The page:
Now taking a look at the past efforts of AFI makes you long after the hope that a band who fronted the gothic-core scene can return to their roots. I'm not saying that Sing The Sorrow isn't listenable, but this album of collected songs from Nitro records is a real reality check on how AFI was more than an average hardcore pop punk band. Drawing influences from The Misfits, Nine Inch Nails, and The Offspring (early years) and among others. This is an album full of the more memorable tracks from their past albums and rarities that were released on vinyl.
Starting with "The Art Of Drowning," Lost Soul's opening bass line gives the perfect opening track. Huge props to Hunter for being one of the greatest bassist in punk rock (IMO). After the opening, the song gives you some of the most intensity this album has to offer. The song writing is at its best and Davey's voice is nothing short of phenomical. Then breaks down into a really nice bridge. "I will seep under your skin. I will. I will hold onto your heart. I will." The Days Of The Phoenix offers an epic of a song. One of the more recognizable songs from "The Art Of Drowning." Laying down an image of a theatrical play, using symbols to tell the story of a love for another, while struggling with one's self. A Winters Tale is a vinyl only track from "The Art Of Drowning." It's a shame this track didn't make the final cut of the album, its would have made a nice fit. Song writing really play's a key in here, as for just about all AFI's songs. What stands out with this song is Davey's ability to paint a picture with words, describing inatamate objects and surroundings such as string of white lights.
From "All Hallow's" EP, possibly one of the greatest EP's of all time (IMO), Totalimmortal and Fall Children are two great choices to include. Totalimmortal is the first track I've heard from AFI, from the late MTV X a long ways ago. Its fast, dark, and an incredibly good moshing song. One great aspect to point out, is during the bridge, the bass drum pounds gets hearts racing and a soft whisper, saying "Now every face looks familiar." As many people know, The Offspring covered Totalimmortal for the Me Myself & Irene soundtrack. Although it was good, it didn't sound anything as good or raw as this original. As for Fall Children, simple fast pace punk. A bit of a slow start, somewhat of a quiet distorted guitar, but as Davey give a loud roar, it hits you like Santa's bag full of bricks. Hunter picks up a real nice bass line, which is consistent through out the song.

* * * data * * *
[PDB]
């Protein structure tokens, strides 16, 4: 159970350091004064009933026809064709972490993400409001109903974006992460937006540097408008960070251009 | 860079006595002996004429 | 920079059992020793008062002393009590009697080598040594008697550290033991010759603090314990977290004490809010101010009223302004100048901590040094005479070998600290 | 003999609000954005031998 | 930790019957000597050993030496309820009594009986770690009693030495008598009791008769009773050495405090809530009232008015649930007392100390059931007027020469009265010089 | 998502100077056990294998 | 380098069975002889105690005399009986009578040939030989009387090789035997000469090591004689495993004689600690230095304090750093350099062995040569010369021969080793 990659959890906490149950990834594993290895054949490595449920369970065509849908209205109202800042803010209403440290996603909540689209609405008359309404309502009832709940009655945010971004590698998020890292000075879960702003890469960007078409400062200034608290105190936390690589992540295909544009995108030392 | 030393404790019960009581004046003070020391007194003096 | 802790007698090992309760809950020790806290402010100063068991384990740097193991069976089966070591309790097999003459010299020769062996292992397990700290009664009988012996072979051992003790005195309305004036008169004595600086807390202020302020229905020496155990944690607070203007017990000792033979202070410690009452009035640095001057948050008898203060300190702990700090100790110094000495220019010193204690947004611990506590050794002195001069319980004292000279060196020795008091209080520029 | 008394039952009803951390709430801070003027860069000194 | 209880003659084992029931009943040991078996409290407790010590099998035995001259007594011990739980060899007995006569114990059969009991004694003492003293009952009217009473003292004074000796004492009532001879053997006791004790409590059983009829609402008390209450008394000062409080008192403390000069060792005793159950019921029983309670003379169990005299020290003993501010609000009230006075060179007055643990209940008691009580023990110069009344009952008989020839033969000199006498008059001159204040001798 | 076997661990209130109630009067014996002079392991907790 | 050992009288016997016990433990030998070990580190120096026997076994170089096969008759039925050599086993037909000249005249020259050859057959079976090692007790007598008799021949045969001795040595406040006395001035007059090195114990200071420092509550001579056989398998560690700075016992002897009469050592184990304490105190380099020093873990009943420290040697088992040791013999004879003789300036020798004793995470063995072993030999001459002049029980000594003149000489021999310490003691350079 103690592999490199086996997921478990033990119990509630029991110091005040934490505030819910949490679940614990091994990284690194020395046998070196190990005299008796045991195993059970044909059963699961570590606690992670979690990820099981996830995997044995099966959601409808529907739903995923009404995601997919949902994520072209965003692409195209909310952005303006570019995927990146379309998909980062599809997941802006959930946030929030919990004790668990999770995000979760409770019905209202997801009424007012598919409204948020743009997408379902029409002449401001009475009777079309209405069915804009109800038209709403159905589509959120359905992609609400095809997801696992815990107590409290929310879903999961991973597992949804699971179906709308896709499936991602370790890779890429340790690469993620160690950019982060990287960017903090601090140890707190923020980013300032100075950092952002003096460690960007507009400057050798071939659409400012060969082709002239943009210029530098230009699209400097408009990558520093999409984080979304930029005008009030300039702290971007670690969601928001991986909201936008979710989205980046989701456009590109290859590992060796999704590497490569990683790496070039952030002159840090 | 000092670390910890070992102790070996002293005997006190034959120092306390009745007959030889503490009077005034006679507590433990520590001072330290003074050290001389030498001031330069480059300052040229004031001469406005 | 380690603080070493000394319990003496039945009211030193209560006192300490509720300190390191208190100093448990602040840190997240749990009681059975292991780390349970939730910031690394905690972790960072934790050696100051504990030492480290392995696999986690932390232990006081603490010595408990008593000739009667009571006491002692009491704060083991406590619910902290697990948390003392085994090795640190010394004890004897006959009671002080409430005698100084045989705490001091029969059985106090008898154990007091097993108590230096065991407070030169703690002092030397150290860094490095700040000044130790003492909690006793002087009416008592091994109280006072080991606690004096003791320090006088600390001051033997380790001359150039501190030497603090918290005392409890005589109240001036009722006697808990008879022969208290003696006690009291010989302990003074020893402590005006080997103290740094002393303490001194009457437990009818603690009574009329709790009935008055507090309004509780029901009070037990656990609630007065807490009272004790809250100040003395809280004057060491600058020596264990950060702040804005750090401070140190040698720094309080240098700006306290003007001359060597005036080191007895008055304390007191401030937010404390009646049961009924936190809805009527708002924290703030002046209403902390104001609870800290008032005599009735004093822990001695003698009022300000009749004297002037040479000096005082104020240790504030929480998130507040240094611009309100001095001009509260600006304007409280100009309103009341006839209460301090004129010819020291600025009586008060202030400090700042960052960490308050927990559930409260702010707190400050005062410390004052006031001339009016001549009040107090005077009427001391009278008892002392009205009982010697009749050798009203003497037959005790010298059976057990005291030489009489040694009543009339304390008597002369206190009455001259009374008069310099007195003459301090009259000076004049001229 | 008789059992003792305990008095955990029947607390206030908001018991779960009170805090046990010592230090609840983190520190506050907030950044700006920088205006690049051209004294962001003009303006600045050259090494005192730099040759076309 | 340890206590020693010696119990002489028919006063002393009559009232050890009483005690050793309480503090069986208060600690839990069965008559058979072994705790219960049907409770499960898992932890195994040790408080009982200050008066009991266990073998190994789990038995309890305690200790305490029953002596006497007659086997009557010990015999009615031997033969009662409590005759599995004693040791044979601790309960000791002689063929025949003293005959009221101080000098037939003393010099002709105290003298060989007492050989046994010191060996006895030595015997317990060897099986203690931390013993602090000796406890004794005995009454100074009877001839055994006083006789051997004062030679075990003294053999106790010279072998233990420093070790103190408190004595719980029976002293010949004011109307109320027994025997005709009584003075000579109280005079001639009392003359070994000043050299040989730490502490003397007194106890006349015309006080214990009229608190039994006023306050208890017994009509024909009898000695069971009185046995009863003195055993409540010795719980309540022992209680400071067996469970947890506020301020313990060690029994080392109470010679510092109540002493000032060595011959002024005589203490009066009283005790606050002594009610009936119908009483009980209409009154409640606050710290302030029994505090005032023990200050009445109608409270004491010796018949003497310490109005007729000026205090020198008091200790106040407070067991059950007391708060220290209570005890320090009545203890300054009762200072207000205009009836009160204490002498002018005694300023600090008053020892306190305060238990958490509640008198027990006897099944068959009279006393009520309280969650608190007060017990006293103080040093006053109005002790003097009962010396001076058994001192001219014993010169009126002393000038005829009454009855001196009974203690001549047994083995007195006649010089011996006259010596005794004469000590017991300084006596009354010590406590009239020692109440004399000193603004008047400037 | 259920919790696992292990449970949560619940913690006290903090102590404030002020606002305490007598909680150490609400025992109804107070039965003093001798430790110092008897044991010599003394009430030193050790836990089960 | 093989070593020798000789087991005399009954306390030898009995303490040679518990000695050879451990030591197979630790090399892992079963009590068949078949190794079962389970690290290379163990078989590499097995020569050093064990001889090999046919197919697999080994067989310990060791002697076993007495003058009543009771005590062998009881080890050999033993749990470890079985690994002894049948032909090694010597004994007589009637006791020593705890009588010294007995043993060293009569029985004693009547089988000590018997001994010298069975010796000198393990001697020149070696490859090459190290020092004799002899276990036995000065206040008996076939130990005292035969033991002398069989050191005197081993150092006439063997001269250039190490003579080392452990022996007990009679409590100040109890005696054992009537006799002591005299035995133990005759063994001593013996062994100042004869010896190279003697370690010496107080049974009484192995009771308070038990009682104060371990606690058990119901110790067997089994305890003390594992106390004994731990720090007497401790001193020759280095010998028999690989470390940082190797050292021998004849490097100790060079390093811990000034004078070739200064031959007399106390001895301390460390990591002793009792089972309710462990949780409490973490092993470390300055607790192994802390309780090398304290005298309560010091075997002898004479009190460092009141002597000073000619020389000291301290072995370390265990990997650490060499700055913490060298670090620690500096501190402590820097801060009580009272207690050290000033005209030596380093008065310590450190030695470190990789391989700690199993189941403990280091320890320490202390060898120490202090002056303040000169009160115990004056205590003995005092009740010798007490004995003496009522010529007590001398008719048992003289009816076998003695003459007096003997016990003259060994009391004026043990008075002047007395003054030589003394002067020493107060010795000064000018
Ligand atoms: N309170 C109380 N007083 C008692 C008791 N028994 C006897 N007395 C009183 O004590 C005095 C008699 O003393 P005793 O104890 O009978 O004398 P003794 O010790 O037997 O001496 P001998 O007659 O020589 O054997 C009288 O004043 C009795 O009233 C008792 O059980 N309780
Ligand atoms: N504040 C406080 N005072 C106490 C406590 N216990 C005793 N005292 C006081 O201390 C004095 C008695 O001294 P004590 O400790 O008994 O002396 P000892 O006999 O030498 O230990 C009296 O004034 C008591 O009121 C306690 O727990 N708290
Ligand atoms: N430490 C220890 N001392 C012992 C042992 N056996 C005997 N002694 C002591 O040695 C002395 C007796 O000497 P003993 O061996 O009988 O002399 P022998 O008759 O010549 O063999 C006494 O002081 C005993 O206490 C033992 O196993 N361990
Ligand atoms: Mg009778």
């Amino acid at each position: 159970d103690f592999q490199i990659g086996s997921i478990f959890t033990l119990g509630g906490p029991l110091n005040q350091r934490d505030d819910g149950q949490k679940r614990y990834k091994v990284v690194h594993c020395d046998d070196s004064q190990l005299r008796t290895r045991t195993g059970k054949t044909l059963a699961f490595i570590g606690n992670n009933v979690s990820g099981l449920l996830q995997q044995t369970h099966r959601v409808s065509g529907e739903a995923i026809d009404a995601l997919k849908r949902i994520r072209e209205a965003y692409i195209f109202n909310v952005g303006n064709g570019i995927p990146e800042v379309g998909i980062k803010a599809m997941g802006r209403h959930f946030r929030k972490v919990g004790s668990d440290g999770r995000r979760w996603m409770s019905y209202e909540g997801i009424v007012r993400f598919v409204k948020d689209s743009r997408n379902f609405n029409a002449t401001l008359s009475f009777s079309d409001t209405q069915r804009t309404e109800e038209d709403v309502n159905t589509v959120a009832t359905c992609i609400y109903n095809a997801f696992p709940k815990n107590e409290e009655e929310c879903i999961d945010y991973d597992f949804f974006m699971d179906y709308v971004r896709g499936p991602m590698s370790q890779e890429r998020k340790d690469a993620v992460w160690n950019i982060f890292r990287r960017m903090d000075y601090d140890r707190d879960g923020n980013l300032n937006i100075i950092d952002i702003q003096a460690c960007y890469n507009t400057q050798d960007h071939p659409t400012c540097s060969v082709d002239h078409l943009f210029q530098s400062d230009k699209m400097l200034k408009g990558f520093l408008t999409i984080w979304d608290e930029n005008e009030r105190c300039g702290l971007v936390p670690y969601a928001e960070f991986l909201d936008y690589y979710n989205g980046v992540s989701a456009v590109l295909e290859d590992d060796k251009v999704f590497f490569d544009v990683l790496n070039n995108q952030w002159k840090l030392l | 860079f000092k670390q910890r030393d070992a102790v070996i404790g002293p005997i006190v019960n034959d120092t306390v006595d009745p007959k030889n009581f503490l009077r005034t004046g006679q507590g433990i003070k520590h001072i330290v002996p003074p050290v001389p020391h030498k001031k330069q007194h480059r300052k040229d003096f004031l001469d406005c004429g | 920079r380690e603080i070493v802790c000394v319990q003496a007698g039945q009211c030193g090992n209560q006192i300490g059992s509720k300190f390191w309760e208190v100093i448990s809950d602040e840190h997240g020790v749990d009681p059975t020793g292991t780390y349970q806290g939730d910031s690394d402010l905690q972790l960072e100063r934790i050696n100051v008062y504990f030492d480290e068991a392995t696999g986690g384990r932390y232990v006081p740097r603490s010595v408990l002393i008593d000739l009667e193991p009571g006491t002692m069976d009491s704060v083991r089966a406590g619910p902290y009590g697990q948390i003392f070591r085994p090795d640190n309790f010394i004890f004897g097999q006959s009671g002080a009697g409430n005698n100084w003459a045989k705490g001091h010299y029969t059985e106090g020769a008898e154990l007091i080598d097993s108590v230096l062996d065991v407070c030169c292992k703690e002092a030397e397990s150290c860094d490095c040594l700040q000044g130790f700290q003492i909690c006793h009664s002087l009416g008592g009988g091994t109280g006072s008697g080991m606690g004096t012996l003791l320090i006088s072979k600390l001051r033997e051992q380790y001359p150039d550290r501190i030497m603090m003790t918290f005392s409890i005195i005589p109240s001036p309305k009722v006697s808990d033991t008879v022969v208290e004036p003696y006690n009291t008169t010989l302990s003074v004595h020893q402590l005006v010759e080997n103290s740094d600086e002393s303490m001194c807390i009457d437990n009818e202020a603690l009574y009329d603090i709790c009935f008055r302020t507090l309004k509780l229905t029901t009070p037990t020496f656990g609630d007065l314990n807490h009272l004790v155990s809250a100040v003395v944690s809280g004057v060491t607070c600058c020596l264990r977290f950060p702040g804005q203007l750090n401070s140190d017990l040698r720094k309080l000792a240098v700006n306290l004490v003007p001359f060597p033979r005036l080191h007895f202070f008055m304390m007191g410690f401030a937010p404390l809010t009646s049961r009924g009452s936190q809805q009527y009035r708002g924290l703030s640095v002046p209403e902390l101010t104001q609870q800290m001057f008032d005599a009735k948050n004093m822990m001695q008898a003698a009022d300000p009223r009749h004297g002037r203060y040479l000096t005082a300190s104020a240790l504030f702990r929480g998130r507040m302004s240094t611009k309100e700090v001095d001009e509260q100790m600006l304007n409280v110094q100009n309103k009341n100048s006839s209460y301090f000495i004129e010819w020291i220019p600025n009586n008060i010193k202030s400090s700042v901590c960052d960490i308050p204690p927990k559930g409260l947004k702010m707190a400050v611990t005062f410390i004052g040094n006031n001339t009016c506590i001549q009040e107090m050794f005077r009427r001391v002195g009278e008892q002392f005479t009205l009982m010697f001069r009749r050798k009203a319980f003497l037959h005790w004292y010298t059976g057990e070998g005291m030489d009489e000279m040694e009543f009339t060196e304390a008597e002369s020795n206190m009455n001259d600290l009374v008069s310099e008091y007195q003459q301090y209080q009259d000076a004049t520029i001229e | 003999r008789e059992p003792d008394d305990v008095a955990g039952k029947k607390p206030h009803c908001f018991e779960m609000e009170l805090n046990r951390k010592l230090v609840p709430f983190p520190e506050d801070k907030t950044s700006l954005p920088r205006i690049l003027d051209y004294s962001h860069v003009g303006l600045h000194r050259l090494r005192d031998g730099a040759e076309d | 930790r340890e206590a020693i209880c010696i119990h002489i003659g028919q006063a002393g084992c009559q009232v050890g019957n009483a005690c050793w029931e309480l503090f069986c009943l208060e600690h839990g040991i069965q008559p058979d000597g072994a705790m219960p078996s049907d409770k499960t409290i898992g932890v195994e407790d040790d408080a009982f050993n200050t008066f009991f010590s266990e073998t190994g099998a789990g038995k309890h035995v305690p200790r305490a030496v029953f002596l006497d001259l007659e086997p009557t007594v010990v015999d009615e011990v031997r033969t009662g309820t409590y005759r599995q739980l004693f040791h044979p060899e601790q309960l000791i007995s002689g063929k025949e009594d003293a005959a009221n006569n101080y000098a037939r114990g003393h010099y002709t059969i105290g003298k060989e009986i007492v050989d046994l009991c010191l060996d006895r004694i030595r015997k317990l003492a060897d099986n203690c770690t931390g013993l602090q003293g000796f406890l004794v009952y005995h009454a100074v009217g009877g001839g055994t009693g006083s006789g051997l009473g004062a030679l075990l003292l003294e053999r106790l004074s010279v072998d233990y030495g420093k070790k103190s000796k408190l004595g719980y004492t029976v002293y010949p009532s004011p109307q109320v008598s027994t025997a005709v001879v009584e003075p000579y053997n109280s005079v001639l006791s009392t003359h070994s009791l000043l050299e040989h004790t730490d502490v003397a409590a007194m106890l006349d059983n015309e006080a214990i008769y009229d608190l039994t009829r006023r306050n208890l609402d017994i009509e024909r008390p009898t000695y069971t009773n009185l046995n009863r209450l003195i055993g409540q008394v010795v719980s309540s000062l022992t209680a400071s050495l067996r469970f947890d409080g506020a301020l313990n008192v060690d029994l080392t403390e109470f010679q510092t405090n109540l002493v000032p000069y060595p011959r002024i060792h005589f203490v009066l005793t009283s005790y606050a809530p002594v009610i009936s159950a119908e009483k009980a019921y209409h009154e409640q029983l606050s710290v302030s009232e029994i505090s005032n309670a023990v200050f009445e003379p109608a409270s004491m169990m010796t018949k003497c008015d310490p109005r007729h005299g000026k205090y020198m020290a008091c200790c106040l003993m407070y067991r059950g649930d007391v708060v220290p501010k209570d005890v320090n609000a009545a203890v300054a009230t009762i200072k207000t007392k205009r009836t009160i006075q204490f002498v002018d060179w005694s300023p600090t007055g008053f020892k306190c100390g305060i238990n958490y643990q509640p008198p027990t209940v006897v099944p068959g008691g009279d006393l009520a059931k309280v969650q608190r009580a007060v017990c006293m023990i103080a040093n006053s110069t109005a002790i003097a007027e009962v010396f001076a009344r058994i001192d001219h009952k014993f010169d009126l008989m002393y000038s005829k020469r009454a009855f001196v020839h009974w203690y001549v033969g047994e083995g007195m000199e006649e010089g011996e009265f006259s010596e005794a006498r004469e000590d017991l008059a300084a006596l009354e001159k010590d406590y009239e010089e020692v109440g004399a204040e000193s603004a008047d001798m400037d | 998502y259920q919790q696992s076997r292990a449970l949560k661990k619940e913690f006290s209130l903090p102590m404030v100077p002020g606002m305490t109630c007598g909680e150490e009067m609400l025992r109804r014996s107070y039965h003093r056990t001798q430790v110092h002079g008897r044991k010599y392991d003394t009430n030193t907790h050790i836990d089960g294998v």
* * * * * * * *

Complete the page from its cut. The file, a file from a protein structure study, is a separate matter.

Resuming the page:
"Black Sail's In The Sunset" is most AFI's fan's favorite album, (but I prefer Art Of Drowning). Still this album has some of the most memorable moments than any other AFI album. Also it included guest vocals from The Offspring's Dexter Holland (which sometimes either ruined or made the songs). I cant complain on the song selections here, The Prayer Position and God Called In Sick Today are staples in retrospective to AFI. The Prayer Position is unique and unforgettable. Strong verse and the dual chorus vocals featuring Dexter is done in excellent taste. "And in the distance there's a gathering that no longer seems so far away." Also the biggest moment that stood out for me was the bridge, very powerful and moving. As for God Called In Sick Today, there is so much emotion going on with this song. Backup vocals sounds as if they were choked up, it fits perfectly with this song. Even Dexter's unfitting last "Whoa ho" couldn't throw me away from this song.